Well my activities yesterday pretty much consisted of getting lunch (I was smart enough to do that first), visiting a coffeeshop, walking around Vondelpark, and coming back to the hostel and being completely useless for the entire evening. I don’t think I’ll repeat that again. Uses up too much time. But Vondelpark was wonderful. And my back was pain free for a few hours, which was quite nice.
For anyone who has been expecting to see news of my grand adventure, I apologize. I have done some writing and uploaded some pictures that I haven’t posted publicly yet. And, I’m sorry, you might have gotten excited to see that I’m finally posting something, but don’t be. If you are looking for a fun travelogue – this is NOT the post you are looking for and you should do us both a big favor and stop reading now.
Okay. So now I’m probably writing this to just myself, but that’s probably best anyway. It will be a nice documentation of just how lame and ridiculous I truly am and, well, we all need that, right? Especially when one has self-esteem issues and depression issues, amiright? 😉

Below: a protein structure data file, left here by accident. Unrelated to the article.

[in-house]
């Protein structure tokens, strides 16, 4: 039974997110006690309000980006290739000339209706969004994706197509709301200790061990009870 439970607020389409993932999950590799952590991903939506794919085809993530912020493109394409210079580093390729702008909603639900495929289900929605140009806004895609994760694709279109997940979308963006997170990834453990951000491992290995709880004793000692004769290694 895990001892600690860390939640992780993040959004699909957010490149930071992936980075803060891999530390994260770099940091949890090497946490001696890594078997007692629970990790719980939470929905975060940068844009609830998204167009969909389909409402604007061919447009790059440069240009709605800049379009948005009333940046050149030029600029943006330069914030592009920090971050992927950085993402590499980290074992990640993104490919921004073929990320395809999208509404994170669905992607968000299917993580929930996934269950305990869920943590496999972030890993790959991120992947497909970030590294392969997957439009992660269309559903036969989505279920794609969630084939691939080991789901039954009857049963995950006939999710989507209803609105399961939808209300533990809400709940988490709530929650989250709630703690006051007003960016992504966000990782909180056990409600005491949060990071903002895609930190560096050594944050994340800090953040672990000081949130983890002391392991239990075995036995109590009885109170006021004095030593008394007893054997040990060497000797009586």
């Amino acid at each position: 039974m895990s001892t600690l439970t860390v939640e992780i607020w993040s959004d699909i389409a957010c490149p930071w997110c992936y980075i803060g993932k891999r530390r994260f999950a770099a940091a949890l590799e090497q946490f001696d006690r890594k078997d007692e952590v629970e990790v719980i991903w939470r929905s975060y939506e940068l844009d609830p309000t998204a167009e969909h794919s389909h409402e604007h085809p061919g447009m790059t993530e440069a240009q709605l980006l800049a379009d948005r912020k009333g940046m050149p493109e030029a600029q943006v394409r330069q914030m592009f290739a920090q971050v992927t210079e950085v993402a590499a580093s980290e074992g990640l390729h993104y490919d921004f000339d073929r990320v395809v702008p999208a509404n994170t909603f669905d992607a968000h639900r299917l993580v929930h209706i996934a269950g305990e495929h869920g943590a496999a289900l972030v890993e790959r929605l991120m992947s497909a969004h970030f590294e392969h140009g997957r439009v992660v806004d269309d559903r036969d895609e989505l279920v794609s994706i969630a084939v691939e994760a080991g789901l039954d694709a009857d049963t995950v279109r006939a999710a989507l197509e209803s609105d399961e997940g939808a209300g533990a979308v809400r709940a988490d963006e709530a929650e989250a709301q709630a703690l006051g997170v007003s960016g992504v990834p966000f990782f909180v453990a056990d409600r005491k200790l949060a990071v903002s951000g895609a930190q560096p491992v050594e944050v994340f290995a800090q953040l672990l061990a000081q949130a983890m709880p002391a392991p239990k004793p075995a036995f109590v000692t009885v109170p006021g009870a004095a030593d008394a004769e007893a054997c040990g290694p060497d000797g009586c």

Anyway. I’m giving up. This trip was not a good idea, and I suppose if I had any brains worth speaking of, I would have figured that out during the “planning stages,” before wasting a bunch of money and getting myself (and some of you) all excited, just for it to end in crashing disappointment. But, hey. That’s life, right?
I have no idea why I thought I would enjoy this. I hate it. There are a number of reasons.
I suppose we should start with getting the following reason out there first: I’m a horrible, privileged middle class American who is shallow and can’t appreciate anything beyond her ken. That’s what I’ve been howling at myself for the past few days, in spite of Pete doing his best to convince me that it is NOT the case. There’s probably a little truth to both sides. I’m probably not as horrible as I think, but maybe worse than he thinks.
So, the possibly more rational and less self-loathing reasons I’ve come up with are as follows:
A person should not attempt to battle depression by taking a trip to a country teeming in abject poverty.